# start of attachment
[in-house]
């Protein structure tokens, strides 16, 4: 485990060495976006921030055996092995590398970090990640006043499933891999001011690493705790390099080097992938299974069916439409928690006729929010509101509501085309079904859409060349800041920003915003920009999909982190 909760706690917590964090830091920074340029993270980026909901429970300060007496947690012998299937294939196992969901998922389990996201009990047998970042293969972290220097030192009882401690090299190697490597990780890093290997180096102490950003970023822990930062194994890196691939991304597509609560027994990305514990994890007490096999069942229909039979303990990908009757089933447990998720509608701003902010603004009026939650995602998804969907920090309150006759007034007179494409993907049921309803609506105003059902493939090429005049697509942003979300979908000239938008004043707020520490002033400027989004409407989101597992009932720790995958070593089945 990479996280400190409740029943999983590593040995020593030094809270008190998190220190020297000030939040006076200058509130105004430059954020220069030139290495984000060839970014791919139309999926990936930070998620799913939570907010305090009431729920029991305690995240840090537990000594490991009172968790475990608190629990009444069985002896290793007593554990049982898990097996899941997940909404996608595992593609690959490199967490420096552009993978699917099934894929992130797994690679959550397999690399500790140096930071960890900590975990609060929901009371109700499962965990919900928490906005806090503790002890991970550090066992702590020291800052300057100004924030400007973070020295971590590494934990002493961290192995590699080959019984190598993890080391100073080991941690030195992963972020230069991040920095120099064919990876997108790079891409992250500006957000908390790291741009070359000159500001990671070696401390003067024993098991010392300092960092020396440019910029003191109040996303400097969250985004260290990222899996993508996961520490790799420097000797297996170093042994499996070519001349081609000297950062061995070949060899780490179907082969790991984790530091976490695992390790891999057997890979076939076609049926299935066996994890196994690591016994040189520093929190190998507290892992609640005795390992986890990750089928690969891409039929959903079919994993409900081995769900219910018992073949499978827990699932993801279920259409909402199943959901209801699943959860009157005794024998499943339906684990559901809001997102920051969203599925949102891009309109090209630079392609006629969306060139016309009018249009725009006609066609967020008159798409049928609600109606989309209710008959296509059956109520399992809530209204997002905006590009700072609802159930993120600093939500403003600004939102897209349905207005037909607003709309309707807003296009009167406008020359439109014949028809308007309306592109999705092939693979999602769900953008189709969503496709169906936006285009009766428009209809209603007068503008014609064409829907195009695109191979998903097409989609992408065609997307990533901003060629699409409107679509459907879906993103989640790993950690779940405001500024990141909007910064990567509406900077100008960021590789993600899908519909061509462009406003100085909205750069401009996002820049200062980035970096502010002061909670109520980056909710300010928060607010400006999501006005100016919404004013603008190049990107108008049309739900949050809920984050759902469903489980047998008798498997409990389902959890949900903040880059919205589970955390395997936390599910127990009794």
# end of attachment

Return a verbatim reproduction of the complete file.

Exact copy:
[in-house]
């Protein structure tokens, strides 16, 4: 485990060495976006921030055996092995590398970090990640006043499933891999001011690493705790390099080097992938299974069916439409928690006729929010509101509501085309079904859409060349800041920003915003920009999909982190 909760706690917590964090830091920074340029993270980026909901429970300060007496947690012998299937294939196992969901998922389990996201009990047998970042293969972290220097030192009882401690090299190697490597990780890093290997180096102490950003970023822990930062194994890196691939991304597509609560027994990305514990994890007490096999069942229909039979303990990908009757089933447990998720509608701003902010603004009026939650995602998804969907920090309150006759007034007179494409993907049921309803609506105003059902493939090429005049697509942003979300979908000239938008004043707020520490002033400027989004409407989101597992009932720790995958070593089945 990479996280400190409740029943999983590593040995020593030094809270008190998190220190020297000030939040006076200058509130105004430059954020220069030139290495984000060839970014791919139309999926990936930070998620799913939570907010305090009431729920029991305690995240840090537990000594490991009172968790475990608190629990009444069985002896290793007593554990049982898990097996899941997940909404996608595992593609690959490199967490420096552009993978699917099934894929992130797994690679959550397999690399500790140096930071960890900590975990609060929901009371109700499962965990919900928490906005806090503790002890991970550090066992702590020291800052300057100004924030400007973070020295971590590494934990002493961290192995590699080959019984190598993890080391100073080991941690030195992963972020230069991040920095120099064919990876997108790079891409992250500006957000908390790291741009070359000159500001990671070696401390003067024993098991010392300092960092020396440019910029003191109040996303400097969250985004260290990222899996993508996961520490790799420097000797297996170093042994499996070519001349081609000297950062061995070949060899780490179907082969790991984790530091976490695992390790891999057997890979076939076609049926299935066996994890196994690591016994040189520093929190190998507290892992609640005795390992986890990750089928690969891409039929959903079919994993409900081995769900219910018992073949499978827990699932993801279920259409909402199943959901209801699943959860009157005794024998499943339906684990559901809001997102920051969203599925949102891009309109090209630079392609006629969306060139016309009018249009725009006609066609967020008159798409049928609600109606989309209710008959296509059956109520399992809530209204997002905006590009700072609802159930993120600093939500403003600004939102897209349905207005037909607003709309309707807003296009009167406008020359439109014949028809308007309306592109999705092939693979999602769900953008189709969503496709169906936006285009009766428009209809209603007068503008014609064409829907195009695109191979998903097409989609992408065609997307990533901003060629699409409107679509459907879906993103989640790993950690779940405001500024990141909007910064990567509406900077100008960021590789993600899908519909061509462009406003100085909205750069401009996002820049200062980035970096502010002061909670109520980056909710300010928060607010400006999501006005100016919404004013603008190049990107108008049309739900949050809920984050759902469903489980047998008798498997409990389902959890949900903040880059919205589970955390395997936390599910127990009794």